World Bank warns Donald Trump to be 'careful' on tariffs

Kristalina Georgieva (above) said Trump should "assess the implications" before going ahead.
Kristalina Georgieva (above) said Trump should "assess the implications" before going ahead.PHOTO: EPA-EFE

BRUSSELS (AFP) - The chief executive of the World Bank urged US President Donald Trump on Thursday (March 8) to be "careful" before imposing steel and aluminium tariffs and weigh up possible effects on global trade.

Kristalina Georgieva said Trump should assess the "implications" before going ahead with a plan that has sparked fears of a trade war with China and Europe and spooked world markets.

"We certainly hope that there will be a careful assessment before any further steps are taken," Georgieva told reporters when asked if she had a message to Trump, who is expected to sign off on the tariffs later on Thursday.

"Because there is a law of unintended will take a step for a reason, but you need to project a couple of steps further down the road what may be the implications of that actions," the Bulgarian former EU commissioner added.

The EU has vowed to retaliate against the tariffs with its own measures targeting not only US steel but also products such as bourbon whiskey, jeans, motorcycles, orange juice and cranberries.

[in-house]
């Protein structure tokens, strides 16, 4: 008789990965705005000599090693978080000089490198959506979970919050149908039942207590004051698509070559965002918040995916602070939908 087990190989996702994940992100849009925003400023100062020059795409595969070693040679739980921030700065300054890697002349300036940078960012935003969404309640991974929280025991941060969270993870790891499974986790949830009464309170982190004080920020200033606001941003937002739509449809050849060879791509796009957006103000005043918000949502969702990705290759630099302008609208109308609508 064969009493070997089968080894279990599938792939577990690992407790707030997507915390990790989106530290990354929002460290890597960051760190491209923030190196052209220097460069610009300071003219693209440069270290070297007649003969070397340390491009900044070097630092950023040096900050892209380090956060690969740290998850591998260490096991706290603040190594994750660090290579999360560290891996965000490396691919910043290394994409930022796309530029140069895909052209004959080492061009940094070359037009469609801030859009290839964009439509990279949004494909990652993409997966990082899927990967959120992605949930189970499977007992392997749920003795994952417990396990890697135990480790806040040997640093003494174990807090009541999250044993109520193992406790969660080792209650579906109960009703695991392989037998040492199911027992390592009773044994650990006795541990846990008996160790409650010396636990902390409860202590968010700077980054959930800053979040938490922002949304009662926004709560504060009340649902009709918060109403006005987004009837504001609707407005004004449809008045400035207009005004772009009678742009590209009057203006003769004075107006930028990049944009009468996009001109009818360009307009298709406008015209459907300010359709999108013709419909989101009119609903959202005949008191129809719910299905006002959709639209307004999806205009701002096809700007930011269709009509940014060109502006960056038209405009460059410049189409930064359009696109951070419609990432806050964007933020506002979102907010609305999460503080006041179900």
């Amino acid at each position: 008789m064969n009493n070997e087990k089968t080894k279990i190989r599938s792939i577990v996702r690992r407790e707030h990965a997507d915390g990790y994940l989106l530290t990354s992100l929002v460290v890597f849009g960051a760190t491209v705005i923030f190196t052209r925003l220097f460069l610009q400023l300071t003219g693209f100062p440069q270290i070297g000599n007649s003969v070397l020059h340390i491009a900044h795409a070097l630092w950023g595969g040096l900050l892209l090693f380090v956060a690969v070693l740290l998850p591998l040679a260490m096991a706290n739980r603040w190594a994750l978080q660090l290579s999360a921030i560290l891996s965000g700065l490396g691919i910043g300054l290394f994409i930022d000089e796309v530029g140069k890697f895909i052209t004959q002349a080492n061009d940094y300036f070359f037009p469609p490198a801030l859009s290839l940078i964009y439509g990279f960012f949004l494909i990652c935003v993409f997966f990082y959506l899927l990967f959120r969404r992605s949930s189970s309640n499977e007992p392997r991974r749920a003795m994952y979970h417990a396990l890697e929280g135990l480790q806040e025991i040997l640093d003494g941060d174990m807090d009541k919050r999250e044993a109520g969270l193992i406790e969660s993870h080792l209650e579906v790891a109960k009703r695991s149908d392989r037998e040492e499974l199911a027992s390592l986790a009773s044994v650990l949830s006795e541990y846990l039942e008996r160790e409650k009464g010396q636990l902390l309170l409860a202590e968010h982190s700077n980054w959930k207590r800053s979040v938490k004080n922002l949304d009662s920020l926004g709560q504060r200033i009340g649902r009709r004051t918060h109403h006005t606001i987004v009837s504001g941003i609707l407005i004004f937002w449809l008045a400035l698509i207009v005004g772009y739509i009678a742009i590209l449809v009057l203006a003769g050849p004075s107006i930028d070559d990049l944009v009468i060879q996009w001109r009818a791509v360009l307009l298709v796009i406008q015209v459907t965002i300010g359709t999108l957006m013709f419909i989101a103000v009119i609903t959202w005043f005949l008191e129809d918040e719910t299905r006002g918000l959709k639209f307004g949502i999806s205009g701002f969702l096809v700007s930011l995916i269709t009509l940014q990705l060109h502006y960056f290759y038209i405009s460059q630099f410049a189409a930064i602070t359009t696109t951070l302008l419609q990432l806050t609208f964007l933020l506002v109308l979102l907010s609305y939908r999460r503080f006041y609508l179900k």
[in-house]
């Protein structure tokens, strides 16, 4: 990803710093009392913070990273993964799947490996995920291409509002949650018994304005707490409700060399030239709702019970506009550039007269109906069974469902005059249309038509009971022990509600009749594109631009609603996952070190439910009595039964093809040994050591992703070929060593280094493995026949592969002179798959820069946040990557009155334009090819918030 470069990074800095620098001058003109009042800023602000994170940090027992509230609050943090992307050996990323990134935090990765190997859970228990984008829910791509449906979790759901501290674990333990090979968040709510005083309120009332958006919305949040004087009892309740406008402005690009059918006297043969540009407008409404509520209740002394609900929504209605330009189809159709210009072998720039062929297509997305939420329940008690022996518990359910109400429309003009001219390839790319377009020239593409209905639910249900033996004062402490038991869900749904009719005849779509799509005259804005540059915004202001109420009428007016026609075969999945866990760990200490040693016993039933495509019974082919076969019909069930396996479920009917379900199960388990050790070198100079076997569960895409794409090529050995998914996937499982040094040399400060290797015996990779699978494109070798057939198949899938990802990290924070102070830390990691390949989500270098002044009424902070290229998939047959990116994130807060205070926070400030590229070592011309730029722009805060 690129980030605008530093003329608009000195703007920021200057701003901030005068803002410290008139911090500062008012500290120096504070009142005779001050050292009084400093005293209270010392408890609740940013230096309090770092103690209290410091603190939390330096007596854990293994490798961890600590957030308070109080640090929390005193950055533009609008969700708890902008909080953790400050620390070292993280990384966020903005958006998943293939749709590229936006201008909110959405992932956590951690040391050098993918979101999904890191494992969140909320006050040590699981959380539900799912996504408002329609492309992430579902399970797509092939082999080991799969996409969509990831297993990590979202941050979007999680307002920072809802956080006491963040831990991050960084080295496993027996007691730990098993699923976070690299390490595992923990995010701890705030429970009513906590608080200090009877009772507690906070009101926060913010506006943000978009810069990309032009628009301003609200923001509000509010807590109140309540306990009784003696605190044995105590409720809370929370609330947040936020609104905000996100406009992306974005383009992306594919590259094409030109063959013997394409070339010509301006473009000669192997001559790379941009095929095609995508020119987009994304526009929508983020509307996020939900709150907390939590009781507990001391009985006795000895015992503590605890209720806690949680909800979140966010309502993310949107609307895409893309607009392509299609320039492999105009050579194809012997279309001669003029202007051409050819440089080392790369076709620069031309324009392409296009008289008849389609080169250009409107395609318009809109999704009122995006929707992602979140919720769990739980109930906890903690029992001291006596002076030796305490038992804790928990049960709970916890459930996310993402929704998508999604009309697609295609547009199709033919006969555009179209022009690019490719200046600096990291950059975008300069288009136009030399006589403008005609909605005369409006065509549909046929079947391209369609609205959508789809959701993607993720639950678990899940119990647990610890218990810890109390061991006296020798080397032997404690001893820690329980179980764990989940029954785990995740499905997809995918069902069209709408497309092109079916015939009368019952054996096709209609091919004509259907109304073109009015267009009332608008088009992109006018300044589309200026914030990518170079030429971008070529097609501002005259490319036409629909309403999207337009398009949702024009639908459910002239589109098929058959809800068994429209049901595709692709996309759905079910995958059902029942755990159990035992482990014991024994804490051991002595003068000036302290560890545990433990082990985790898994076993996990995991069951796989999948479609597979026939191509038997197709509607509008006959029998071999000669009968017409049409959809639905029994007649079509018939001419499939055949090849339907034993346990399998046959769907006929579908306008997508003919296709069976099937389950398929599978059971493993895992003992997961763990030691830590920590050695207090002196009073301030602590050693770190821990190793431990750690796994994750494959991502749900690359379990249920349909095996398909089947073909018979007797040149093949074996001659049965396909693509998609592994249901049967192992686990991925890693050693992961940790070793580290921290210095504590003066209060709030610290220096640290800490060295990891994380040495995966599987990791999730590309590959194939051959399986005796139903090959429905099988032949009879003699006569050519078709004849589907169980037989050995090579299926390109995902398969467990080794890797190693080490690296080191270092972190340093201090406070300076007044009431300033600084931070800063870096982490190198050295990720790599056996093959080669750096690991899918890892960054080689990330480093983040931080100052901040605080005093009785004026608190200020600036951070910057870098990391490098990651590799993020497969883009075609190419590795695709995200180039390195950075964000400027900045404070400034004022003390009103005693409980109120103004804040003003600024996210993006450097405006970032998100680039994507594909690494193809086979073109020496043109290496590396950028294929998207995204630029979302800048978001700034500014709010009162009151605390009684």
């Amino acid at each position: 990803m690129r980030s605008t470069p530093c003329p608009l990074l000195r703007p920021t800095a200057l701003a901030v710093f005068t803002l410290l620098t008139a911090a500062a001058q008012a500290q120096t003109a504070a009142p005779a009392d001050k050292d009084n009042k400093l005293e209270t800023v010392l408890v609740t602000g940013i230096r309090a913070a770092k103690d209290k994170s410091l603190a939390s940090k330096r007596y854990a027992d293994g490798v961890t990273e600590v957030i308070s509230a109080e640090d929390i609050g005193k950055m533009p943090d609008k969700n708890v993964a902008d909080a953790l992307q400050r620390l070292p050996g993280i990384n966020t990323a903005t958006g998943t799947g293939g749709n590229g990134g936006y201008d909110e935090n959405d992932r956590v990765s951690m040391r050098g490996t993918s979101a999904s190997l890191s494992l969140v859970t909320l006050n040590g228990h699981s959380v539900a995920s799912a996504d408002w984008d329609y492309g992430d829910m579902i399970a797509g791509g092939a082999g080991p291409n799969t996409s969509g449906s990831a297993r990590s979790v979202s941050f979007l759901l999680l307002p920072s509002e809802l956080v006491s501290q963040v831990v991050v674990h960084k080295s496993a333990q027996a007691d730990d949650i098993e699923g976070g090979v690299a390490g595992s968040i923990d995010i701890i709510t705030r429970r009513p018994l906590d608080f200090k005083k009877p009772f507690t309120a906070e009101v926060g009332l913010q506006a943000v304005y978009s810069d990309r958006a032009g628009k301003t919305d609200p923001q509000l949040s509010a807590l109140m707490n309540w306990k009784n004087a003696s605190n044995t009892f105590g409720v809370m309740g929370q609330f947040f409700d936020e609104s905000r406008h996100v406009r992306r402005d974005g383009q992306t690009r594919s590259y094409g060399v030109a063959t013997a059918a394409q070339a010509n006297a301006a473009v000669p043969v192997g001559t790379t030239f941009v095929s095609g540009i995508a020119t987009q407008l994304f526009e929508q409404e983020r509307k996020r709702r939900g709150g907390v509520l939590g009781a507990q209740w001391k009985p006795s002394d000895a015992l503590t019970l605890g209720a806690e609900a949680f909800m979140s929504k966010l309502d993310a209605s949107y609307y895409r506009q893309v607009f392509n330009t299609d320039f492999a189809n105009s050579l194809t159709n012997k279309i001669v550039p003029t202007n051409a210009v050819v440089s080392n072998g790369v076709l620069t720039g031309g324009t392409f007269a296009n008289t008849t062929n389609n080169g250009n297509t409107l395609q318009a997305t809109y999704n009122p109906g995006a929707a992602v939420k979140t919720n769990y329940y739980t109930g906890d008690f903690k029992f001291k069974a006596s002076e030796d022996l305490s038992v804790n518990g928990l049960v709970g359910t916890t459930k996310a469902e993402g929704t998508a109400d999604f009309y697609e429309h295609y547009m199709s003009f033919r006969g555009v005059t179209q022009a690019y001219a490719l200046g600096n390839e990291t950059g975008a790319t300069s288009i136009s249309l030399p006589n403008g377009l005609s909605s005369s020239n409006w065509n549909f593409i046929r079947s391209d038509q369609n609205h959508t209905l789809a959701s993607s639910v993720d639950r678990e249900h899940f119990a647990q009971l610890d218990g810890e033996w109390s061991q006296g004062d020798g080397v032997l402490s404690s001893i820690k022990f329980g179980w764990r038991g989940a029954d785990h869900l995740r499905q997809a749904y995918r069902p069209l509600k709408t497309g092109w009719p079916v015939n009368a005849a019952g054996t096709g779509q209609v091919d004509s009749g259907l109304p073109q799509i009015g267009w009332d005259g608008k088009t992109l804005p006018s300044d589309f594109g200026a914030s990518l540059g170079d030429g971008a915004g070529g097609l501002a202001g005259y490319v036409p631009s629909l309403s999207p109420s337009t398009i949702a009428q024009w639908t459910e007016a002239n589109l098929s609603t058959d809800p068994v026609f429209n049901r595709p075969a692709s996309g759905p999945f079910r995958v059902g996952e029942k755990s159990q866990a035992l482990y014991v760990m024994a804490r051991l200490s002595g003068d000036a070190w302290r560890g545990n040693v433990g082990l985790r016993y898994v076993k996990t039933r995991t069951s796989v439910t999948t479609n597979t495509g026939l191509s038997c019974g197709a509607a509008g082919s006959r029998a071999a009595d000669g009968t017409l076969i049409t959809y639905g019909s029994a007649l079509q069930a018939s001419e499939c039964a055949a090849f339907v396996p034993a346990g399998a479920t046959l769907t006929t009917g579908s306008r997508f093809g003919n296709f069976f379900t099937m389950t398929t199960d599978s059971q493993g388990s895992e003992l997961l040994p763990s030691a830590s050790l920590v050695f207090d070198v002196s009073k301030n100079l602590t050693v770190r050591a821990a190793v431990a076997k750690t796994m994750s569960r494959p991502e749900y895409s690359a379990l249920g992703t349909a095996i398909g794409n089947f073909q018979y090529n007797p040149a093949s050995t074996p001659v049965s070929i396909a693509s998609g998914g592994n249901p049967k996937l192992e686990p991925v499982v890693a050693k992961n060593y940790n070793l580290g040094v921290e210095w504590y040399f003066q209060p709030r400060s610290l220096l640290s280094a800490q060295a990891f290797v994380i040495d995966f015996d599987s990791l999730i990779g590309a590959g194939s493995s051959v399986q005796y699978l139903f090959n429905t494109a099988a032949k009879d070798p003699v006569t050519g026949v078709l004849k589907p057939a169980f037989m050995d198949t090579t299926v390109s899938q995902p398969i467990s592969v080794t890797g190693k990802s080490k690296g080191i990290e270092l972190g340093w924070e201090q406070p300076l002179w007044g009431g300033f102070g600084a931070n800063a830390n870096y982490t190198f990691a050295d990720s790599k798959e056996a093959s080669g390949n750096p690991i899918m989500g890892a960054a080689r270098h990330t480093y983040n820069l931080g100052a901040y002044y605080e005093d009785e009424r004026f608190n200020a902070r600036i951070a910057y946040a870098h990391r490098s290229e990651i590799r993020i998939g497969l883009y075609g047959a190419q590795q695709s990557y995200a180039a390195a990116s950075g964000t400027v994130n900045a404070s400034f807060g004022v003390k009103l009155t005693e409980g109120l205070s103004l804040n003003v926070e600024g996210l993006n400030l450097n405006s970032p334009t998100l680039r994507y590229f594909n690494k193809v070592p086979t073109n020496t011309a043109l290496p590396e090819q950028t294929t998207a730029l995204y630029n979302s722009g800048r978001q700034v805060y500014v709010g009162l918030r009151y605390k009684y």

Georgieva, whose organisation specialises in lending money to poor countries, added that Trump should take a "carefully calibrated approach to what happens in world trade."

"When trade shrinks it has implications for the poorest populations in rich countries. The goods are more expensive and poor people spend more of their money buying these goods," she said.

Trump himself appeared to hint at carve-outs on Thursday, vowing that the tariffs which he says are aimed at saving the US steel industry and cutting its deficit would show "great flexibility" to "real friends." He added that they would be "very fair".

European Commission Vice-President Jyrki Katainen said during the same interview that Trump's actions risked causing a shock to the global economy.

"There are no winners in this trade war," he said.

"The rest of the world must adapt to the situation and try to influence the US administration's behaviour."